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UEA opposes plan for budget cuts, shorter school year

UEA opposes plan for budget cuts, shorter school year

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The state's largest teachers' union is upset that lawmakers are talking about cutting the school year and education dollars.

The Public Education Appropriations Subcommittee recommended cutting 18 percent of the education budget, depending on how bad 2010's numbers look when they are released next week. It also recommends letting school districts decide whether to basically cut a week off the school year to save millions of dollars.

Each day cut from the school year would save about $12.5 million.

Utah Education Association President Kim Campbell says it's time to use bonding, stimulus dollars and the state's rainy day fund. "We don't know how long this is going to last, but we should look at part of that because this is a rainy day," she said.

State educators will meet today to further discuss what could be deep cuts to education next year. Campbell says they should be talking about ways to save education funding. "In Utah we are already the leanest system in the nation. Any cuts won't be cutting any fat; they will be going right to the bone," she said.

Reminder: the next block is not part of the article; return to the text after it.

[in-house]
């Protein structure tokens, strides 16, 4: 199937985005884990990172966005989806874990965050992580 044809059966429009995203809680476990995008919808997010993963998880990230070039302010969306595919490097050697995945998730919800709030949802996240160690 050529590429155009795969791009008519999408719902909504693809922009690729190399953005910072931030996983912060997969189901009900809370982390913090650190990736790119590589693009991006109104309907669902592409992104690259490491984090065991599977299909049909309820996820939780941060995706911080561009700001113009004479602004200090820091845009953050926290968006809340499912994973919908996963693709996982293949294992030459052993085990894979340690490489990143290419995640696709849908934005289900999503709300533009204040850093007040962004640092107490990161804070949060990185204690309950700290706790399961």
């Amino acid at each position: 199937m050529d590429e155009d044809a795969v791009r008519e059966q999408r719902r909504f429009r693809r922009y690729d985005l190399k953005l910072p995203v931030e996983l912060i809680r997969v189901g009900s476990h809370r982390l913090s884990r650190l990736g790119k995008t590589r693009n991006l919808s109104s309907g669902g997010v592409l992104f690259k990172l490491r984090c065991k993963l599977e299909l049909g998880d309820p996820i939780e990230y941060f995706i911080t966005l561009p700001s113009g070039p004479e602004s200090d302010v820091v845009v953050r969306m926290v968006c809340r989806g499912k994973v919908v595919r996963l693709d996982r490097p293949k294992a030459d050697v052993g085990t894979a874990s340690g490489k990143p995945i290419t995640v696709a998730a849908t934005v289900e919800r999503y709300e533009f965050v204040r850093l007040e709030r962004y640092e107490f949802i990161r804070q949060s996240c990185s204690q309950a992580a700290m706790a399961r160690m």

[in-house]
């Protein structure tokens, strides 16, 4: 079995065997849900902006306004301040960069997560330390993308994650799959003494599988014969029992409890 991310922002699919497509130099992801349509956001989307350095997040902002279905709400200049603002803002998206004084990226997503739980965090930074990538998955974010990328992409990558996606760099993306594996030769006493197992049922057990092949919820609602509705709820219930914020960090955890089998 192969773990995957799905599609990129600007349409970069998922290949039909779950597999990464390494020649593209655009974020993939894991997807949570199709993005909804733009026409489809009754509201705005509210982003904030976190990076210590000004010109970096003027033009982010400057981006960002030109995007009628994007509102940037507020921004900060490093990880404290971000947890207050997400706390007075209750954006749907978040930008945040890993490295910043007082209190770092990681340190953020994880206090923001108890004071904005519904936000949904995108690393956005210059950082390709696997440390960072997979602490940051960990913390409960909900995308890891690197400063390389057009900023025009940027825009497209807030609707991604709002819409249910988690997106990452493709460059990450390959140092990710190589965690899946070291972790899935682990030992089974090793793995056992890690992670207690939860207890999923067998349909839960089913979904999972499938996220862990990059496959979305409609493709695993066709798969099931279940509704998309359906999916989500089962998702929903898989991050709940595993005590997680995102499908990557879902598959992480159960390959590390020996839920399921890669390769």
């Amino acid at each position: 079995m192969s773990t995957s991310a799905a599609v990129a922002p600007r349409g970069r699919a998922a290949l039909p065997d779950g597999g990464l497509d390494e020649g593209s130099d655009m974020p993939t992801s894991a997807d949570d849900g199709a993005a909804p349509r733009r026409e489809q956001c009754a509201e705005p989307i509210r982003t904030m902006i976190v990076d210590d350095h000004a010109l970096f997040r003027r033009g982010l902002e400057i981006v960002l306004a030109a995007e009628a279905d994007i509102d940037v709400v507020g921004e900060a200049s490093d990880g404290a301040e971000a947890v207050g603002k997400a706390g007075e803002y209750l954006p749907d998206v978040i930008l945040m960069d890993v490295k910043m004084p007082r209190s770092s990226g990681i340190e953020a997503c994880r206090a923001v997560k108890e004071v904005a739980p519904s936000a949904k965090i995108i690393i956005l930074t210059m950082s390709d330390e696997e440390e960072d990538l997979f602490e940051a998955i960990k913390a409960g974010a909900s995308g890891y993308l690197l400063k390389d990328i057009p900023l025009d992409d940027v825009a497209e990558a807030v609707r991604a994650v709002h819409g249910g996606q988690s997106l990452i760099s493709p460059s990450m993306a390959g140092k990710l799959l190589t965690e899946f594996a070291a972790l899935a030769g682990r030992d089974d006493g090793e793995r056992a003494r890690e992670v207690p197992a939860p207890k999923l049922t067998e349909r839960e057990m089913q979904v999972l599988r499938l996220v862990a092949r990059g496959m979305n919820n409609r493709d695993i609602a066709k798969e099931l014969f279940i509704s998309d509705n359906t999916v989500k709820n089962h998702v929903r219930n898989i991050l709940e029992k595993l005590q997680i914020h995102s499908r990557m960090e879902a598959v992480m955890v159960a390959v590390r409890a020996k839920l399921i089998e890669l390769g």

Ethel Taylor, the grandparent of a West High School student, told KSL the possibility of chopping school days is the wrong way to go. "I think children need the education. I think legislation needs to upgrade the teachers' pay, and children don't need less school, they need more help in school to get ahead in life," she said.

The committee says cutting school days basically means an unpaid furlough for teachers, but it also means saving some programs over the long run. Committee members also say other cuts would mean bigger class sizes and less money for teachers.

The latest revenue estimates are expected on Tuesday.


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Mary Richards


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